Inhumane and unrealistic: The government should drop the idea of ​​Danish asylum centers outside Europe

9 NGOs warn that the plan for reception in a third country is based on a misconception and will damage global collaboration

The Danish government has sent a new bill for consultation. This is supposed to clear the way for a later completion of the plan the Social Democrats have been working on for the last three years: to move asylum processing out of Denmark, for ecxample to Africa, and put an end to the reception of asylum seekers.

However, no countries have so far begun negotiations about hosting such a center, and the proposal holds no details about the contract, accommodation, asylum procedure, jurisdiction, responsibility in different situations or exceptions for groups of people who will not be transferred.

The main issues of the bill are:

• Denmark will make an agreement with a country outside Europe (the third country) to receive, accommodate and process the cases of people who seek asylum in Denmark. It is not clear whether the processing should follow Danish law or the law in the third country.

• The legal powers to detain applicants in Denmark will be expanded on request from the police, Immigration Service and the new Return Agency. Most applicants will probably oppose their own transfer and will therefore have to be detained and transferred by force.

•  Whether or not the asylum seeker is granted asylum, it is the third country that will beresponsible for the person, and not Denmark. The proposal does not mention any article from the different conventions on rights, besides 'refoulement' (risk of return to persecution or danger).

• It will not be possible to seek asylum directly in the center, but only in Denmark (which contradicts the government's claim that it will save people from dangerous journeys and the use of smuggling networks).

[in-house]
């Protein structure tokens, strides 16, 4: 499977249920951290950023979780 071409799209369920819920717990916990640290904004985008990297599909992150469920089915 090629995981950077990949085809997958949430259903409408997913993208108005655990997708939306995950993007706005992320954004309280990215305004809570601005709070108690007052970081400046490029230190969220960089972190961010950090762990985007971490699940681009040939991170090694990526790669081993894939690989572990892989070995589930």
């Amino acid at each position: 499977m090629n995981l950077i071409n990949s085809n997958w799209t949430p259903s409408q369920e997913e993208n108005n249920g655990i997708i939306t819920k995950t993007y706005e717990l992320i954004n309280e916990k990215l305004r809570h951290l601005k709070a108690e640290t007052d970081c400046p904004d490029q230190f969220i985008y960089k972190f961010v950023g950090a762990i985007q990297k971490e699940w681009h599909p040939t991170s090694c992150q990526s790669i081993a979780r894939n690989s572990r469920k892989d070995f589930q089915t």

• There will be exceptions (not yet specified) for groups who cannot be transferred, and an appeal procedure with an appointed lawyer and a written assessment by the Refugee Appeals Board concerning transfers.

The proposed bill has met massive resistance from UNHCR, law experts, researchers and NGOs. Read the post by 9 Danish NGOs below.

Also read the hearing statement from Refugees Welcome (in Danish).

The idea of establishing asylum centers outside Europe is far from new, Martin Lemberg-Pedersen, PhD, wrote in the article "European asylum-colonialism?" from 2015.

Photo: Copyright Daniel Rosenthal. Bulgaria 2013.

By: Charlotte Slente, general secretary, DRC Danish Refugee Council; Trine Christensen, general secretary, Amnesty International Denmark; Tim Whyte, general secretary, Mellemfolkeligt Samvirke (Action Aid Denmark); Johanne Schmidt-Nielsen, general secretary, Save the Children Denmark; Yanaba Mompremier Rymark Sankoh, general secretary, LGBT ASYLUM; Malin Palmer, director, Doctors Without Borders; Rasmus Grue Christensen, director, DIGNITY; Michala Clante Bendixen, Chairman, Refugees Welcome; Jytte Lindgård, Chairman, Danish Association of Immigration Lawyers (Translated to English by: Alice Fitzsimons-Quail)

The government has sent a bill for consultation which attempts to pave the way for so-called reception centers in third countries, where the cases of asylum seekers who come to Denmark will be processed. The Danish Ministry of Immigration and Integration recently published a legal memorandum highlighting that this is a difficult project and there are still many obstacles and hypothetical scenarios to consider if such a project were to become a reality.

According to the government, the proposal is necessary and humane because it will prevent desperate people from travelling in dinghies and risking drowning in the Mediterranean on their way to Europe - and be bad for human traffickers' business. In addition, centers far away from Denmark would prevent people who have been refused asylum from staying in the country because they cannot, or will not, return home.